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It's a Necessity

December 19, 1985

President Reagan went to the heart of the matter in the message accompanying his veto of the textile protection bill, reminding Congress and the American people that American prosperity depends on world trade. Free trade is a necessity, not a luxury.

"It is my firm conviction," the President wrote, "that the economic and human costs of such a bill run far too high--costs in foreign retaliation against U.S. exports, loss of American jobs, losses to American businesses and damage to the world trading system upon which our prosperity depends."

This offers little solace to Americans hurt by the record wave of imports, those forced to adapt to new jobs after years of steady and productive work, and those left unemployed. But protectionism offers them little solace, either. The bill contrived in Congress might have postponed the loss of some jobs, but at an unacceptable cost in terms of extreme consumer burden measured in higher prices, and in terms of lost time in making the adaptation to a new competitiveness in world markets that is the key to the future economic well-being of America.

Reagan offered some appropriate reassurances to the affected industries--including textiles, apparel, shoes and copper--that were the objects of the vetoed bill. He called for a 60-day investigation of alleged violations of existing agreements to limit textile imports to be sure that the agreements are being respected. He promised additional funding for the retraining and relocation of displaced workers. And, of particular importance, he promised further steps to counter unfair trading practices.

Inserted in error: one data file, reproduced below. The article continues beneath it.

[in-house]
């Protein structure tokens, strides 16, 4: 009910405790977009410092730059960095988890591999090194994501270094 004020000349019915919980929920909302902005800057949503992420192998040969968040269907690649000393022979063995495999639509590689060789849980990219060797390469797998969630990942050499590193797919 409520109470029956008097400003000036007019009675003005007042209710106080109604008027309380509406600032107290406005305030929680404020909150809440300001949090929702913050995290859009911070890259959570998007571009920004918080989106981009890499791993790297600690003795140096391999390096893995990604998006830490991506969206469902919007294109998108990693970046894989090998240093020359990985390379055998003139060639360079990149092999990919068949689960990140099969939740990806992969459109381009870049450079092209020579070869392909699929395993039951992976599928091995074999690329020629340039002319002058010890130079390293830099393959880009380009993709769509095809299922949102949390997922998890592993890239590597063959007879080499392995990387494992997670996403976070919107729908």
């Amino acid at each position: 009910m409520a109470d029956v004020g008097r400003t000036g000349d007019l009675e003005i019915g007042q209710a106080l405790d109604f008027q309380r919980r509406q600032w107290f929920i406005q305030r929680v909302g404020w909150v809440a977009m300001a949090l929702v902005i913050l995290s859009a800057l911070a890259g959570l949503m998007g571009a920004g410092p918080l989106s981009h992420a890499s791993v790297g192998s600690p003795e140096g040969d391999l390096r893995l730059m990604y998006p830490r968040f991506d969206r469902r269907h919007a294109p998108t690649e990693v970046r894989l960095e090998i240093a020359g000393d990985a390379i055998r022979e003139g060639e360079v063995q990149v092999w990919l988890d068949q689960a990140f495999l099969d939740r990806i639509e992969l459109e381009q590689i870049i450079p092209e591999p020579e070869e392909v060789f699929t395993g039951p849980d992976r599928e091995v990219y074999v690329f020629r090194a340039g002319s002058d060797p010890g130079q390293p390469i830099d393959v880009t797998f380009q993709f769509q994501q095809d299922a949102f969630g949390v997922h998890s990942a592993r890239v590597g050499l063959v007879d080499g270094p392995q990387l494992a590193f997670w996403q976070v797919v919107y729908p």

His firmness in resisting the temptation to resort to protectionism has served the nation's interests well, and, beyond the national borders, has strengthened the international commitment to freer trade. Had he not resisted, the textile bill would have disrupted more than world trade. It would have devastated economic development in many struggling Third World nations. It would have burdened American consumers--especially low-income families who benefit from low-cost, high-quality goods from overseas.

From this strong position of leadership, Reagan can now move vigorously to accelerate the new round of global negotiations under the General Agreement on Tariffs and Trade. This should serve especially as a lesson to the developing nations that have resisted a broadening of the trade negotiations to embrace the service sector. They cannot expect to benefit from the resources of the vast American market unless they also tear down their walls of protectionism.

The President summed up the issue succinctly: "We want to open markets abroad, not close them at home."

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